Tim W. Lillie and Ingeborg v. Lillie, Petitioners, v. Commissioner of Internal Revenue, Respondent.pearl Lillie, Petitioner, v. Commissioner of Internal Revenue, Respondent, 370 F.2d 562 (9th Cir. 1966)

Annotate this Case
U.S. Court of Appeals for the Ninth Circuit - 370 F.2d 562 (9th Cir. 1966) December 29, 1966

Charles A. Pinney, Jr., McDaniel & Pinney, El Centro, Cal., for appellant.

Mitchell Rogovin, Asst. Atty. Gen., Richard C. Pugh, Acting Asst. Atty. Gen., Harry Marselli, Lee A. Jackson, Harry Baum, Stephen H. Paley, Attys., Tax Division, Dept. of Justice, Lester Uretz, Chief Counsel, Internal Revenue Service, Washington, D. C., for appellee.

Before MERRILL, and ELY, Circuit Judges, and HILL,*  District Judge.


Included in this petition for review are two separate cases which were consolidated for trial and remain consolidated for purposes of review. In No. 20915, Petitioners are Tim W. Lillie and Ingeborg V. Lillie, husband and wife. In No. 20916, Petitioner is Pearl Lillie, mother of Tim W. Lillie.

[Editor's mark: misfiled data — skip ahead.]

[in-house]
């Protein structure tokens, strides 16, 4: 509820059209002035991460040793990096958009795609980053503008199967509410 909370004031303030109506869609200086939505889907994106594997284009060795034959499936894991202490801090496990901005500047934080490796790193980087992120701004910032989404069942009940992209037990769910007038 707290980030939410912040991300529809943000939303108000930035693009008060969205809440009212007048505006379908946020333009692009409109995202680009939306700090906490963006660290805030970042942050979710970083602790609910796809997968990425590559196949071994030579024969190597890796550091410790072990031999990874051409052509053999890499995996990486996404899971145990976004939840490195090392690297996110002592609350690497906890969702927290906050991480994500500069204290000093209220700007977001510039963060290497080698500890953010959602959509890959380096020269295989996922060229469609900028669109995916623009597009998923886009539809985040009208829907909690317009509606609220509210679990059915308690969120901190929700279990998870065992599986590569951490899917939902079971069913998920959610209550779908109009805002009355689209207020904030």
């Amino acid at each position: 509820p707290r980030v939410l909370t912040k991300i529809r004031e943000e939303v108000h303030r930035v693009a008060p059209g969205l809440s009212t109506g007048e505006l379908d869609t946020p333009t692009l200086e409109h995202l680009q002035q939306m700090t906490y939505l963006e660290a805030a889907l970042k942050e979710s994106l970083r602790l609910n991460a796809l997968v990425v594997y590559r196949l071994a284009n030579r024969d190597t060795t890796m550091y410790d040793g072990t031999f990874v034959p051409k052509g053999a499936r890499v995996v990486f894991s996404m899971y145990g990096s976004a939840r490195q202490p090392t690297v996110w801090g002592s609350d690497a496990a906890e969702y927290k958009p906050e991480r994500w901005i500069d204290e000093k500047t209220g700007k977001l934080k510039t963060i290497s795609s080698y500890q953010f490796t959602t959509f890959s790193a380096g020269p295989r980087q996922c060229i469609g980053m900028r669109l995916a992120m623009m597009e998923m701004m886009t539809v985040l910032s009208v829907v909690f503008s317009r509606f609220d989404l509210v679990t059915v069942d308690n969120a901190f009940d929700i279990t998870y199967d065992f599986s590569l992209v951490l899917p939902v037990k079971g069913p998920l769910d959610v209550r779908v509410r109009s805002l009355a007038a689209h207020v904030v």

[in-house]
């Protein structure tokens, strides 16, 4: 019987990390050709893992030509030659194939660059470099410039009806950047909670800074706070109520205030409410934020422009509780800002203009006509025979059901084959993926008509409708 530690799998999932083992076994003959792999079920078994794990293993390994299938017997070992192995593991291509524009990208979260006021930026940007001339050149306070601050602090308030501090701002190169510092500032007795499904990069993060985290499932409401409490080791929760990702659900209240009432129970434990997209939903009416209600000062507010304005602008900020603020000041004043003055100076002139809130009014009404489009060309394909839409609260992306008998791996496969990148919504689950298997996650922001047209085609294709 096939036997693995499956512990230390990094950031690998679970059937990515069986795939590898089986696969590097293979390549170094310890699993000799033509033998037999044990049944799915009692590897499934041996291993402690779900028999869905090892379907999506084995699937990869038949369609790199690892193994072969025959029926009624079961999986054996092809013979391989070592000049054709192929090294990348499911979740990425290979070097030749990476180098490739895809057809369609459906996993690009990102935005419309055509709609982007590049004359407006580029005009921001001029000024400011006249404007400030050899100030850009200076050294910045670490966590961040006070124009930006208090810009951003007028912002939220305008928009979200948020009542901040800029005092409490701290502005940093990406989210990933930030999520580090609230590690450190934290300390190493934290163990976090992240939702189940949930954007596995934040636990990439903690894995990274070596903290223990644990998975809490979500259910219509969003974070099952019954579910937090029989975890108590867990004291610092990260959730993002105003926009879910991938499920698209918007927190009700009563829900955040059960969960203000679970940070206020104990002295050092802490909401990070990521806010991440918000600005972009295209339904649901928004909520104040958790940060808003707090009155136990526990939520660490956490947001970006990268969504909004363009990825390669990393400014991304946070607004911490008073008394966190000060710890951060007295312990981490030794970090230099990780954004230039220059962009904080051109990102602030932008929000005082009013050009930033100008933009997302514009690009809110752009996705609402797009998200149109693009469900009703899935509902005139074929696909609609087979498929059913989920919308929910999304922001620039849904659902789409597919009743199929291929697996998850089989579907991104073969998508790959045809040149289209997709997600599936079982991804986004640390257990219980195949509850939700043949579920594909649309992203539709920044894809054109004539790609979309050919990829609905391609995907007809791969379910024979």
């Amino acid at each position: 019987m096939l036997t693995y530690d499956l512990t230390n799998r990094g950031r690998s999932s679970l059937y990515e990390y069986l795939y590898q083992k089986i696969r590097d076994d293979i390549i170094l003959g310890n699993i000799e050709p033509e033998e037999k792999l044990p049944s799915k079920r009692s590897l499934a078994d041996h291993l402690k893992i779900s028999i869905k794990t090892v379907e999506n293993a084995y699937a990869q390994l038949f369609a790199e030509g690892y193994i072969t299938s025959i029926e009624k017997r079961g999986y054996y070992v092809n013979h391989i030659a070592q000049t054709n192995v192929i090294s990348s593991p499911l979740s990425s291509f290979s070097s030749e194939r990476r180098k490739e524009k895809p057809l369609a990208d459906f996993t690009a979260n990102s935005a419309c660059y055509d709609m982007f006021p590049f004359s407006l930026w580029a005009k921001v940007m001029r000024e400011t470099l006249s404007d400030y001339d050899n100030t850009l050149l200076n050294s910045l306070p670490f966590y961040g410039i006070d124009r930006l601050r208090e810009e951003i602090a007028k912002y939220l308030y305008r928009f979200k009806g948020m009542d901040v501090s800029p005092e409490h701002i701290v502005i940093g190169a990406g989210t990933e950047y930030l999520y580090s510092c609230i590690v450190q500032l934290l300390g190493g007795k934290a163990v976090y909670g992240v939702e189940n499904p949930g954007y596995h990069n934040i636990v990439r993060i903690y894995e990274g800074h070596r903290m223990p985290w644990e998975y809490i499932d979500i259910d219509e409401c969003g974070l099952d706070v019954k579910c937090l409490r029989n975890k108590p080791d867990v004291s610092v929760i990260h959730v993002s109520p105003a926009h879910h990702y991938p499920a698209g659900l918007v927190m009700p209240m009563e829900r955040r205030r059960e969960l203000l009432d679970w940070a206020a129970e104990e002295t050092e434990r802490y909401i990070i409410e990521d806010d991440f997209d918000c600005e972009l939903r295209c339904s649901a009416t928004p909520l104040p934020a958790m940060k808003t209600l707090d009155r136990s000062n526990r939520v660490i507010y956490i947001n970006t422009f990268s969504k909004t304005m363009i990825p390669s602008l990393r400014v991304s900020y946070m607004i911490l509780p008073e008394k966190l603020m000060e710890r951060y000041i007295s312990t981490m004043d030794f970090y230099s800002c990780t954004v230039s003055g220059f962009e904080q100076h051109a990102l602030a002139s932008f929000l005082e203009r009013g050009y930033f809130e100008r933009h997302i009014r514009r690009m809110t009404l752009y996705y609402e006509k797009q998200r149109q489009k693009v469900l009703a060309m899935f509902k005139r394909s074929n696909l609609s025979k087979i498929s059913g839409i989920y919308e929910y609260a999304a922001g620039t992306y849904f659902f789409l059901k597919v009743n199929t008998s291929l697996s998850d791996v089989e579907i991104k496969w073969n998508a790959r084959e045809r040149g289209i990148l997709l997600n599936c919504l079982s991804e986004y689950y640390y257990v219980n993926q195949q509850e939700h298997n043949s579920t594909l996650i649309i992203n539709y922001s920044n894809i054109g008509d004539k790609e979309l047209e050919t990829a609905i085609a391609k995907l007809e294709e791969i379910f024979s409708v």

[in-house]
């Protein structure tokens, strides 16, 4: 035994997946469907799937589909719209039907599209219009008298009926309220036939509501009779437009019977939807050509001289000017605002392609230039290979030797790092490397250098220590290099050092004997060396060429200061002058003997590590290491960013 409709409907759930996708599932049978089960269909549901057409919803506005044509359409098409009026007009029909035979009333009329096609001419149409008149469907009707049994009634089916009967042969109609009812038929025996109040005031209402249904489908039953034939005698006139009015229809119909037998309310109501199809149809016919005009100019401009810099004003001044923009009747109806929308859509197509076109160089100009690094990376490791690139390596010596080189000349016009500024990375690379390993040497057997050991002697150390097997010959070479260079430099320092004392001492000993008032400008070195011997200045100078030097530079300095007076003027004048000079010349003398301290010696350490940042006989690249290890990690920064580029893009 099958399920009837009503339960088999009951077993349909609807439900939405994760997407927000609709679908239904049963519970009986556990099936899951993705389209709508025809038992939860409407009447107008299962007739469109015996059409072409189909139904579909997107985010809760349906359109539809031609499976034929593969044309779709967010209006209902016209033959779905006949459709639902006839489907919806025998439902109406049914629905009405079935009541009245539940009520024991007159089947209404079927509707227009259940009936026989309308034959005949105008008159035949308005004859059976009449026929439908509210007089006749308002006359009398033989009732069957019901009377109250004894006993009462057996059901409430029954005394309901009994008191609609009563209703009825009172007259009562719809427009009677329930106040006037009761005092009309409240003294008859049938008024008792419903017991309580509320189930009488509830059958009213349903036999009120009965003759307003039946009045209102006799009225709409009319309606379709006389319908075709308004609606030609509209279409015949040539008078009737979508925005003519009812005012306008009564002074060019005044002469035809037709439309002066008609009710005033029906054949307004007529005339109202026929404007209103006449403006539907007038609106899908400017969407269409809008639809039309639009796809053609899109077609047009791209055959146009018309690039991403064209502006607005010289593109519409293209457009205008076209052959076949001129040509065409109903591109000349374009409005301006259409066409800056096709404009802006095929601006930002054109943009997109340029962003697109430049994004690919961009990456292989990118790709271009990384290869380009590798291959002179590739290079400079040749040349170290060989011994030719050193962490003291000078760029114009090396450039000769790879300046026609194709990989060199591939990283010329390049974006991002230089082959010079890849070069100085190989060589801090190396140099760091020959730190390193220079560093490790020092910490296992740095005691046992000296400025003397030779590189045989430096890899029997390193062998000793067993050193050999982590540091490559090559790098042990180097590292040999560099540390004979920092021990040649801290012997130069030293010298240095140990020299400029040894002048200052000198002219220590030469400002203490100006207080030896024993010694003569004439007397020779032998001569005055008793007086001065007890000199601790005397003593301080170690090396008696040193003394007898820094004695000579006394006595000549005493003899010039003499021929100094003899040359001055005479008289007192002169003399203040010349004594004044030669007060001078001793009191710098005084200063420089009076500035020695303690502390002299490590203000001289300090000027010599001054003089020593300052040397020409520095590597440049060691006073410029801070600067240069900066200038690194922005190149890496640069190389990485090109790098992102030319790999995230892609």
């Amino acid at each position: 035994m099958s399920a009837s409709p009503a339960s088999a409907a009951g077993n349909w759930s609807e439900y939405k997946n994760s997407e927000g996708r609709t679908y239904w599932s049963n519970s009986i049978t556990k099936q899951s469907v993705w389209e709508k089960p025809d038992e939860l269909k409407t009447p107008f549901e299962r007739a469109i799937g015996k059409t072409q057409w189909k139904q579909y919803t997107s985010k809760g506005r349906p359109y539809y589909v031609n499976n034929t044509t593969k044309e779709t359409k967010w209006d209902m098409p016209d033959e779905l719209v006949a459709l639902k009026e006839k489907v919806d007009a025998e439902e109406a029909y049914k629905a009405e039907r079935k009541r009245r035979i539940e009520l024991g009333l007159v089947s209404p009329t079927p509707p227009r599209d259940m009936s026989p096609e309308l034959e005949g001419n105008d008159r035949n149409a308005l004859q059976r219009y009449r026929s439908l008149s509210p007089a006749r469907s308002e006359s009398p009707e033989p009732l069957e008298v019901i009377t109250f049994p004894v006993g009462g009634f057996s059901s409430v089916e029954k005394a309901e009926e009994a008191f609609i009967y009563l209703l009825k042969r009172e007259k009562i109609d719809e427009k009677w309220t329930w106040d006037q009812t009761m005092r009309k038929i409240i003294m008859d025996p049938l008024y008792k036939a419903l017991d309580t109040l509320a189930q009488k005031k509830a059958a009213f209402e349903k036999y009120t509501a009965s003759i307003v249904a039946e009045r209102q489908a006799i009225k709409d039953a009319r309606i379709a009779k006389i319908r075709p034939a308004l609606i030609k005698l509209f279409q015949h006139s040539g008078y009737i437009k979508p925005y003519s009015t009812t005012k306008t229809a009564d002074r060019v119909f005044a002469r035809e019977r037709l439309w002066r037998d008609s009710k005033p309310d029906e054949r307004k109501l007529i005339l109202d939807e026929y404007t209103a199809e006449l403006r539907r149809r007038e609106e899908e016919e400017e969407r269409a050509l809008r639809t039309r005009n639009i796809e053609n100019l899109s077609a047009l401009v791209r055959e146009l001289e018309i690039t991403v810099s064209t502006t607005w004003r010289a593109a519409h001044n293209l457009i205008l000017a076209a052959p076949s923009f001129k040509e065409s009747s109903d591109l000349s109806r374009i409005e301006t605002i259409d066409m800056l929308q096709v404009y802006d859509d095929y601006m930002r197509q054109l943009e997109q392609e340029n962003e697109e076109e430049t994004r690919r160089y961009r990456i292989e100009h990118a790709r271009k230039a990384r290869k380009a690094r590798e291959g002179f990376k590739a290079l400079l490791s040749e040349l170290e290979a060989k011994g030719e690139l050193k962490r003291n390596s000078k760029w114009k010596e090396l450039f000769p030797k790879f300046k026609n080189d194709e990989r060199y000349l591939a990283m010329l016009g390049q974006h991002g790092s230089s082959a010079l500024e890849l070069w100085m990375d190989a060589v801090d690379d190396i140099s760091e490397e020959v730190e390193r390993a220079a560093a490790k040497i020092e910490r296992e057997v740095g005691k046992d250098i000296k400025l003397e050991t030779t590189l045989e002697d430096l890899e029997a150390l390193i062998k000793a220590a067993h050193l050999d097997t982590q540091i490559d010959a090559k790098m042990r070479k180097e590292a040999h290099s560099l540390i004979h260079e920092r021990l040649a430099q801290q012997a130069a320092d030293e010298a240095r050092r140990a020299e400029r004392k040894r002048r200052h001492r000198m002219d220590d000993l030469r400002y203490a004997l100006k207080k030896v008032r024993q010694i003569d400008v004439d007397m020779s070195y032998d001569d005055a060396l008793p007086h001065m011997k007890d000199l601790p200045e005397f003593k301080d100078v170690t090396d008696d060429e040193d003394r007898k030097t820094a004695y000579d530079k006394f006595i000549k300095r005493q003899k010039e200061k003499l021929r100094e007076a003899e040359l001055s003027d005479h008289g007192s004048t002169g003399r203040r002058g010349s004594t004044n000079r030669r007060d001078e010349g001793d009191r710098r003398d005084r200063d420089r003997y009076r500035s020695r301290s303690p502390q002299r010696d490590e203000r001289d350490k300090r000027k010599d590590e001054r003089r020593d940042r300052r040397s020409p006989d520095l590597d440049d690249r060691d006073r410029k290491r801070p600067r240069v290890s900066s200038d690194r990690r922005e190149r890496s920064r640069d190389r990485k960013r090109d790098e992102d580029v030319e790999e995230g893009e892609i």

The issue is identical in both cases. In each, the taxpayer, having other income-producing activity, owned and fed cattle for profit. The cattle were located on the premises of feed-lot operators. In each case the taxpayer used a cash method of accounting and filed returns seeking to deduct, in the year paid, substantial payments made near the end of the year as prepayment for cattle feed. The deductions were claimed as ordinary and necessary business expenses in the year of payment under Section 162 (a) of the Internal Revenue Code of 1954.

The Commissioner allowed only the value of the feed actually consumed by the cattle in the calendar year in which the payments were made. The remainder was disallowed on the principal ground that the payments were advance deposits for feed and services to be supplied in subsequent years, and thus deductible in the year or years when the feed and services were supplied.

The Tax Court sustained the Commissioner in an unanimous opinion published at 45 T.C. 54. This petition for review followed. The detailed facts and the Tax Court's grounds are adequately set forth in said opinion. Upon the reasoning of the Tax Court, its decision is



Irving Hill, District Judge, sitting by designation